Investing The Hard Way: Will A Nevada License Save Struggling Zynga?
“Without the potential for real-money house games, Zynga is left with online poker, with a initial eye to the prospective US market. From there, all Zynga needs to become an online gambling powerhouse is to see poker legalization move at a faster pace than it has, or anyone thinks it will; completely overhaul its brand image and market to a demographic that has essentially no interest in its legacy games; complete a massive upgrade of its technical capabilities; and then outsmart competitors who have decades more experience in the gambling industry and partners who have already succeeded in the cutthroat European iGaming market.”
So I wrote back in April in dismissing Zynga’s (ZNGA) prospects for real-money gambling. Two weeks later, I called Zynga one of the “five dumbest stocks in the market,” noting “its clear emphasis on favoring employees and insiders over shareholders.” Zynga stock would go on to collapse, falling from a high of $15.91 in early March to $9 in April to Friday’s after-hours close of $2.57.
Of course, Friday’s close is actually up from recent lows – Zynga gained 10% in trading Thursday and Friday after announcing it was applying for an online poker license. And the percentage gain doesn’t show just how much optimism the Zynga announcement created. Bear in mind that Zynga’s market capitalization at the close of trading Wednesday, before the Nevada licensing news broke, was $1.744 billion. But Zynga, at the end of its third quarter, had $1.548 billion in cash and securities on its books, meaning its enterprise value – the value the market assigned to the actual operating business – was just $196 million. (All the more reason why the $500 million purchase of Double Down Interactive by International Game Technology (IGT) looks worse by the day.) At Friday’s after-hours close of $2.57, Zynga stock had risen 10%; but its enterprise value had risen to $392 million. In other words, the news of Zynga’s application in Nevada doubled the market’s estimate of the value of its operating business.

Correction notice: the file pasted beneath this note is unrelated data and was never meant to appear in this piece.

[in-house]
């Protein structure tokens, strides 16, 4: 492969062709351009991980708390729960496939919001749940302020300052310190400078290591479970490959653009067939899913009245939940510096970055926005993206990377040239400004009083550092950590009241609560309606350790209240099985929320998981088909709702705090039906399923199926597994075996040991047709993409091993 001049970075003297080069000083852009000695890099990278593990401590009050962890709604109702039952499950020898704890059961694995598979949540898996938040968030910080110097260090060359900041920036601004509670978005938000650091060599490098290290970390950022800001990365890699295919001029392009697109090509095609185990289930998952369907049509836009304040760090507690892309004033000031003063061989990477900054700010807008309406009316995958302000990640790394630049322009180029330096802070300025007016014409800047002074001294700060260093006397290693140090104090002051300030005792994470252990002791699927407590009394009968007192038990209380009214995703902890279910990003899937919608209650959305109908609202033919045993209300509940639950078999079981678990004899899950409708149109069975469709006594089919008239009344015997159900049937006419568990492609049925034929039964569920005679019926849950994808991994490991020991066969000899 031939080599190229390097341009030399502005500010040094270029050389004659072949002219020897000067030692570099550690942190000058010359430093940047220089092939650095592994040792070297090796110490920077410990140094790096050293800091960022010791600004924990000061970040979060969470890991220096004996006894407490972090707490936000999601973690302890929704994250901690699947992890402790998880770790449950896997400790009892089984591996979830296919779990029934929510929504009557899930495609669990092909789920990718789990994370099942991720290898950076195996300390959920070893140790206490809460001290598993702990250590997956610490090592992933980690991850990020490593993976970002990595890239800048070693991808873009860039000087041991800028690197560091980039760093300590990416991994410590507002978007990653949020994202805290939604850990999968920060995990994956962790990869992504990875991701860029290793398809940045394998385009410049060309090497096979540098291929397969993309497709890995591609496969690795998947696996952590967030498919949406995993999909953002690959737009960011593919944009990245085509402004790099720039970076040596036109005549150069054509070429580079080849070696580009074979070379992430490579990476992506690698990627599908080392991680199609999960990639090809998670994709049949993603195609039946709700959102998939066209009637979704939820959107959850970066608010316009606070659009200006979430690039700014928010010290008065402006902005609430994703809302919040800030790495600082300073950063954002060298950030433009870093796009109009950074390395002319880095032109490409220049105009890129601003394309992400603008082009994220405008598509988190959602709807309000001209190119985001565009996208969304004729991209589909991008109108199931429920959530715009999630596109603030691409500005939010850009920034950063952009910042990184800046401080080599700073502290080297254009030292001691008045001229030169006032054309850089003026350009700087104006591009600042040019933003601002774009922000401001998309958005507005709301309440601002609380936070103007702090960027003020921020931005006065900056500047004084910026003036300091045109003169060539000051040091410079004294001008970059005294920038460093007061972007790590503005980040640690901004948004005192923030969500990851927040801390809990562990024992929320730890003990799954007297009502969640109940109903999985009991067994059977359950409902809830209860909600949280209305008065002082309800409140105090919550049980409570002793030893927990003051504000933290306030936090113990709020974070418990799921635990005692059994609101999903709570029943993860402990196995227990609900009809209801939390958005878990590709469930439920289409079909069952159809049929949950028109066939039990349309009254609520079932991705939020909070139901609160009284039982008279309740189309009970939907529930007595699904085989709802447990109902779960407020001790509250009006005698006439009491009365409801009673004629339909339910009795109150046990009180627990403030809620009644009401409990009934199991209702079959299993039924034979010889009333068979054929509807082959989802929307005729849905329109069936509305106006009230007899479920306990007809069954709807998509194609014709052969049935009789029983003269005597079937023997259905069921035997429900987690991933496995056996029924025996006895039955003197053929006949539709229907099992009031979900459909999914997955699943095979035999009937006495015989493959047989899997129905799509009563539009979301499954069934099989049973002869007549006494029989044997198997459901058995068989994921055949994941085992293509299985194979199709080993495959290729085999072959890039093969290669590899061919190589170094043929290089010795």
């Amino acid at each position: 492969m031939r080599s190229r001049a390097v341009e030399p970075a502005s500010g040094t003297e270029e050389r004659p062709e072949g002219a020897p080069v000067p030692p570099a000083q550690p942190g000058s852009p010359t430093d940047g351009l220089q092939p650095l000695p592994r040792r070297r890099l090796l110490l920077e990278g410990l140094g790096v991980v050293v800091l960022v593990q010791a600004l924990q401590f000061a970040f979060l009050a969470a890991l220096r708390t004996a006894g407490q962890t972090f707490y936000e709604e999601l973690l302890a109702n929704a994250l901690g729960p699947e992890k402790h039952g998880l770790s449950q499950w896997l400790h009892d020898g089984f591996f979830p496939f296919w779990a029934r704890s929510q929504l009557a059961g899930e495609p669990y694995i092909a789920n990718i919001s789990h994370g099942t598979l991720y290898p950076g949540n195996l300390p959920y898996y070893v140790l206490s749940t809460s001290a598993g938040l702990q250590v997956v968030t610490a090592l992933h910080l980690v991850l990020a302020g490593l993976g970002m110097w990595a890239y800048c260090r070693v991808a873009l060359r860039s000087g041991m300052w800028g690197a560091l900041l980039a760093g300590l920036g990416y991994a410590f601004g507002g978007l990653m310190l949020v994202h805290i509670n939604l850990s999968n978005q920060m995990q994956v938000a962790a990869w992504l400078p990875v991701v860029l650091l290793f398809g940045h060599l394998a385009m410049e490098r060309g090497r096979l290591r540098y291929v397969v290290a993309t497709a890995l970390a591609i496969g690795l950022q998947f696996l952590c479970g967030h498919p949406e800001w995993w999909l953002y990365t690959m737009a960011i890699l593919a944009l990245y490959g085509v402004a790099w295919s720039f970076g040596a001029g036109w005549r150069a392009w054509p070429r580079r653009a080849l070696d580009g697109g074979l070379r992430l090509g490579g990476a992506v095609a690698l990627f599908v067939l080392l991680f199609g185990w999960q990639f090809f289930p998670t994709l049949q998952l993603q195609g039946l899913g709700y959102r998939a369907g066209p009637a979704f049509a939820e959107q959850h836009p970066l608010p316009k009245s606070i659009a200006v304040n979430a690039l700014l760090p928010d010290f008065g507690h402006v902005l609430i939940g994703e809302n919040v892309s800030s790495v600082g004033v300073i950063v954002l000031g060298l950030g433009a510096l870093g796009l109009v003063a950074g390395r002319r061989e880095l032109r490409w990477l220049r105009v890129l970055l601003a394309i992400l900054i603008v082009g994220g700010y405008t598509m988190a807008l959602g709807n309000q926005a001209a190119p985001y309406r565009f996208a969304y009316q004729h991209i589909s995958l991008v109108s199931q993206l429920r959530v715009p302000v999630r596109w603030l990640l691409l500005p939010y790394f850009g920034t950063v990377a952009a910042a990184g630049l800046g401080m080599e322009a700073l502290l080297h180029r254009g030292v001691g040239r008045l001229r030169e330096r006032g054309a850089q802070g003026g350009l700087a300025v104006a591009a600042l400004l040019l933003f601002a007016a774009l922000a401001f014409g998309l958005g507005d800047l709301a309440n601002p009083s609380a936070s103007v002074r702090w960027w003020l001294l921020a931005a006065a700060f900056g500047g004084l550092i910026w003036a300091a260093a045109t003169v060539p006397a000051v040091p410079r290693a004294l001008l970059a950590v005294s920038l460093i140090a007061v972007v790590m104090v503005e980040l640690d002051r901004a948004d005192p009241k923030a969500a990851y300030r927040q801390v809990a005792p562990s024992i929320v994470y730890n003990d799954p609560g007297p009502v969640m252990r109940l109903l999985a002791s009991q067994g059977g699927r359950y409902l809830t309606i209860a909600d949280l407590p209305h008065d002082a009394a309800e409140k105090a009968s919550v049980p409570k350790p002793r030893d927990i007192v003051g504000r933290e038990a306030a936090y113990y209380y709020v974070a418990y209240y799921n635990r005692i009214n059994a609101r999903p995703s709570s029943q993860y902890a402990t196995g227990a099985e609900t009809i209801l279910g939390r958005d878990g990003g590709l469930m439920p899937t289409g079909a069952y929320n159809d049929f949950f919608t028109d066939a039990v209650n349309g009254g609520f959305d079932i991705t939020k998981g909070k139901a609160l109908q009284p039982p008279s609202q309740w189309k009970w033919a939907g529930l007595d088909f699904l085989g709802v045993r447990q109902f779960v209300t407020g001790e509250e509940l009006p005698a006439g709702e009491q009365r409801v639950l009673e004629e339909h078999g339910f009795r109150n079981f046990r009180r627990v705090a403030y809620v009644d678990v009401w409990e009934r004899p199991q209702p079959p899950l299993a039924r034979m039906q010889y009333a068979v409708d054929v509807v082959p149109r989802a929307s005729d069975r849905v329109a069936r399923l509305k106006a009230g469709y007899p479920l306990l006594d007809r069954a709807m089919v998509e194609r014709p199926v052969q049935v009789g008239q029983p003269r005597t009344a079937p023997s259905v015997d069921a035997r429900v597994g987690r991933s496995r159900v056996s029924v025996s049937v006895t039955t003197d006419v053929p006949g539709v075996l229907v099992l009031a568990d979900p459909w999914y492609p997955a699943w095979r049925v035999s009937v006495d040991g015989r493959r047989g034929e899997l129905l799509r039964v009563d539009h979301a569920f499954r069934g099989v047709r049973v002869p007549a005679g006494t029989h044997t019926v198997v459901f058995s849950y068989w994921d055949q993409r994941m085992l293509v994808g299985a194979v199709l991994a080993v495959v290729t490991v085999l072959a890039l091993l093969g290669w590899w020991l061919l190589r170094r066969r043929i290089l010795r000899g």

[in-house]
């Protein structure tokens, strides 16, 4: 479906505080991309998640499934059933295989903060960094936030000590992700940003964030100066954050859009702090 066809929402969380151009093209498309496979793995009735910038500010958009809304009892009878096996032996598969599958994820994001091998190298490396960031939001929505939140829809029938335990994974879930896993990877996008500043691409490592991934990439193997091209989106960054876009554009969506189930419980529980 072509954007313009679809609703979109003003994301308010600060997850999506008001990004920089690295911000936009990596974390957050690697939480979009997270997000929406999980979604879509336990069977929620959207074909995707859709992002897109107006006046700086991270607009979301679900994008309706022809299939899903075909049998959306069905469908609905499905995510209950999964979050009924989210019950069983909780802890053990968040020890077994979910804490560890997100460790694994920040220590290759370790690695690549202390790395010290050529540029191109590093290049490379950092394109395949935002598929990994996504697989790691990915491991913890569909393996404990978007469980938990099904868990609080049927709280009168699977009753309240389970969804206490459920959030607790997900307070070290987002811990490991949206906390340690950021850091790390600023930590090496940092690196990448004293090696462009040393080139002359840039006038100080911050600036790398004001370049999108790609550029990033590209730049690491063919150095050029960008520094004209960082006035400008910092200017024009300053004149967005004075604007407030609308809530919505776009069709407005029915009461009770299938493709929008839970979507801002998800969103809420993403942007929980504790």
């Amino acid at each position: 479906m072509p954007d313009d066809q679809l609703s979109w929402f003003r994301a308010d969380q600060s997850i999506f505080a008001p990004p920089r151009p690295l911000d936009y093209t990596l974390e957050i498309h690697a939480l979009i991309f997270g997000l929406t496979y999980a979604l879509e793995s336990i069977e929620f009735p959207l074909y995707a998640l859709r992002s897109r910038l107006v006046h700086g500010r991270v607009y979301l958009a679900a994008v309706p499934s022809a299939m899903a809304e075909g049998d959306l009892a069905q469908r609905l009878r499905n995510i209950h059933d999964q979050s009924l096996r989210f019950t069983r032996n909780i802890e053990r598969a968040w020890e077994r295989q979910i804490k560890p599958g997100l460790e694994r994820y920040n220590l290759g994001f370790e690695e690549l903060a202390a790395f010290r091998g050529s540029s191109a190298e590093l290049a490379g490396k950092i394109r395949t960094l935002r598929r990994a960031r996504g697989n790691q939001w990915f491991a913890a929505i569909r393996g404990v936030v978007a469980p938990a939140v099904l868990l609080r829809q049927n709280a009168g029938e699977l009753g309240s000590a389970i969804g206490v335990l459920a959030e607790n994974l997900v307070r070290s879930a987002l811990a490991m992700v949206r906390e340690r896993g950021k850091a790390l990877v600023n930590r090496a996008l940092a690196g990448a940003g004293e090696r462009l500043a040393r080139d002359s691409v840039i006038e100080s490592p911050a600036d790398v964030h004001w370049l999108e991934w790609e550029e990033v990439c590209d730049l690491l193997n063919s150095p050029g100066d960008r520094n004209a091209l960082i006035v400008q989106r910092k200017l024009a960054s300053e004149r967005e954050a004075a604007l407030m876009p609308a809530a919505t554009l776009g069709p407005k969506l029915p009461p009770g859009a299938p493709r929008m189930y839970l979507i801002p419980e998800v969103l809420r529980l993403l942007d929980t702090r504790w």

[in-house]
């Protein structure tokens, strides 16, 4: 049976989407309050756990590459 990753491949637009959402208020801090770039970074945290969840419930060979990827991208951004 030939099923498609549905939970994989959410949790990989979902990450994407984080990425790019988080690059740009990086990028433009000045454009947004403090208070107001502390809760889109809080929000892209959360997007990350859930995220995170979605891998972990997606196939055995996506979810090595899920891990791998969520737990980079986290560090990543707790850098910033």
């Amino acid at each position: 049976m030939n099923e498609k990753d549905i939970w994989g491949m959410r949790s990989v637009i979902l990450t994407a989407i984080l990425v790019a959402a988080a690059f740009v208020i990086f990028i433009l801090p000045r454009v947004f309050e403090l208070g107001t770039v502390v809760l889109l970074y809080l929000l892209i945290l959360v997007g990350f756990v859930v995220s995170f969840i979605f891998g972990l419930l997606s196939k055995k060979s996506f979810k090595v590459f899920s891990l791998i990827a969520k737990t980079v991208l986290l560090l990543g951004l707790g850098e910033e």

Of course, the Nevada application hasn’t been Zynga’s only move into real-money gambling; the company announced in October that it was partnering with bwin.Party Digital Entertainment (BPTY.L) for real-money gambling in the UK. That announcement, too, along with a decent third quarter earnings report, drove the stock higher, with ZNGA gaining 11 percent.
Zynga stock would soon give back those gains, and it seems likely that a similar retreat will come next week. For most of the year, online gambling announcements have created short-term gains for stocks, gains that are quickly reversed when the market realizes just how long and arduous the road to iGaming profits truly is.
In Zynga’s case, it seems especially likely that an impatient market will quickly forget about this week’s news. After all, as the company itself noted, the process in Nevada will take between 12 and 18 months. The company is well behind a number of more experienced operators; Bally Technologies (BYI) and International Game Technology (IGT) already received Nevada licenses in June, adding a head start of at least a year to their legacy advantages in game development and customer assessment. At least twelve other companies are considering applying for a license as well, raising serious questions of competition in a state with only 2.7 million people and, of course, a variety of land-based gambling options at their disposal. For iGaming companies, Nevada looks to be more of a test run for expansion to other, more populated locales than a market that has the potential to significantly impact a company’s bottom line.